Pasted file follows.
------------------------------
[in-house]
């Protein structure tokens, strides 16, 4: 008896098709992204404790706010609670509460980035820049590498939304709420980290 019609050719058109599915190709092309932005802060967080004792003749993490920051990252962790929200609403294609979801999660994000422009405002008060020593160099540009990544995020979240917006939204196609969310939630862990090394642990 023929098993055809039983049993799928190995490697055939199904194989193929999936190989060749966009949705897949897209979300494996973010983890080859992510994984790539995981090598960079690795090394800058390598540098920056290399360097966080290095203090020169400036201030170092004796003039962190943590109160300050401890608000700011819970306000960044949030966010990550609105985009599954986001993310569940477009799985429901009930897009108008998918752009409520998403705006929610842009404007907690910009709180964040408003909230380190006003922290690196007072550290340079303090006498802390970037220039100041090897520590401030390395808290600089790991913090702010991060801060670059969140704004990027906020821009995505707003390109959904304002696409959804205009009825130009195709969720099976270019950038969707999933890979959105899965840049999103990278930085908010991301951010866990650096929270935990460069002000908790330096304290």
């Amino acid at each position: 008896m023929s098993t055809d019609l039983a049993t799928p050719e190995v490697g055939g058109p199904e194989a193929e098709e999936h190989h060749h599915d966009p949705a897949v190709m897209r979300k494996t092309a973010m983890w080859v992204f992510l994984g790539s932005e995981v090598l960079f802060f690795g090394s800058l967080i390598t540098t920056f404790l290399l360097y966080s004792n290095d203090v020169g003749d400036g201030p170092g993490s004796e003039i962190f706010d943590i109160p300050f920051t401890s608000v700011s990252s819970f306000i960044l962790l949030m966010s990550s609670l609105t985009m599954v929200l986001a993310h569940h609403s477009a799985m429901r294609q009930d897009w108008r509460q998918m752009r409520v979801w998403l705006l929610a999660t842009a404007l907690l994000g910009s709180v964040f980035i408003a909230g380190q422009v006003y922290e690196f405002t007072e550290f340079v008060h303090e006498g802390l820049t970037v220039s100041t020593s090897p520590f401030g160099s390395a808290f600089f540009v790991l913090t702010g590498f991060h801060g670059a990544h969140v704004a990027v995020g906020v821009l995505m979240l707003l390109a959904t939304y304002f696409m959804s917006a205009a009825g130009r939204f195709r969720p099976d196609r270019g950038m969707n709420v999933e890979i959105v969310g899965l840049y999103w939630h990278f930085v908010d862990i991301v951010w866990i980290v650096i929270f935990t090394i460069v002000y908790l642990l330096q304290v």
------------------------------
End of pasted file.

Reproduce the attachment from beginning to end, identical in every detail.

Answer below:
[in-house]
């Protein structure tokens, strides 16, 4: 008896098709992204404790706010609670509460980035820049590498939304709420980290 019609050719058109599915190709092309932005802060967080004792003749993490920051990252962790929200609403294609979801999660994000422009405002008060020593160099540009990544995020979240917006939204196609969310939630862990090394642990 023929098993055809039983049993799928190995490697055939199904194989193929999936190989060749966009949705897949897209979300494996973010983890080859992510994984790539995981090598960079690795090394800058390598540098920056290399360097966080290095203090020169400036201030170092004796003039962190943590109160300050401890608000700011819970306000960044949030966010990550609105985009599954986001993310569940477009799985429901009930897009108008998918752009409520998403705006929610842009404007907690910009709180964040408003909230380190006003922290690196007072550290340079303090006498802390970037220039100041090897520590401030390395808290600089790991913090702010991060801060670059969140704004990027906020821009995505707003390109959904304002696409959804205009009825130009195709969720099976270019950038969707999933890979959105899965840049999103990278930085908010991301951010866990650096929270935990460069002000908790330096304290």
């Amino acid at each position: 008896m023929s098993t055809d019609l039983a049993t799928p050719e190995v490697g055939g058109p199904e194989a193929e098709e999936h190989h060749h599915d966009p949705a897949v190709m897209r979300k494996t092309a973010m983890w080859v992204f992510l994984g790539s932005e995981v090598l960079f802060f690795g090394s800058l967080i390598t540098t920056f404790l290399l360097y966080s004792n290095d203090v020169g003749d400036g201030p170092g993490s004796e003039i962190f706010d943590i109160p300050f920051t401890s608000v700011s990252s819970f306000i960044l962790l949030m966010s990550s609670l609105t985009m599954v929200l986001a993310h569940h609403s477009a799985m429901r294609q009930d897009w108008r509460q998918m752009r409520v979801w998403l705006l929610a999660t842009a404007l907690l994000g910009s709180v964040f980035i408003a909230g380190q422009v006003y922290e690196f405002t007072e550290f340079v008060h303090e006498g802390l820049t970037v220039s100041t020593s090897p520590f401030g160099s390395a808290f600089f540009v790991l913090t702010g590498f991060h801060g670059a990544h969140v704004a990027v995020g906020v821009l995505m979240l707003l390109a959904t939304y304002f696409m959804s917006a205009a009825g130009r939204f195709r969720p099976d196609r270019g950038m969707n709420v999933e890979i959105v969310g899965l840049y999103w939630h990278f930085v908010d862990i991301v951010w866990i980290v650096i929270f935990t090394i460069v002000y908790l642990l330096q304290v």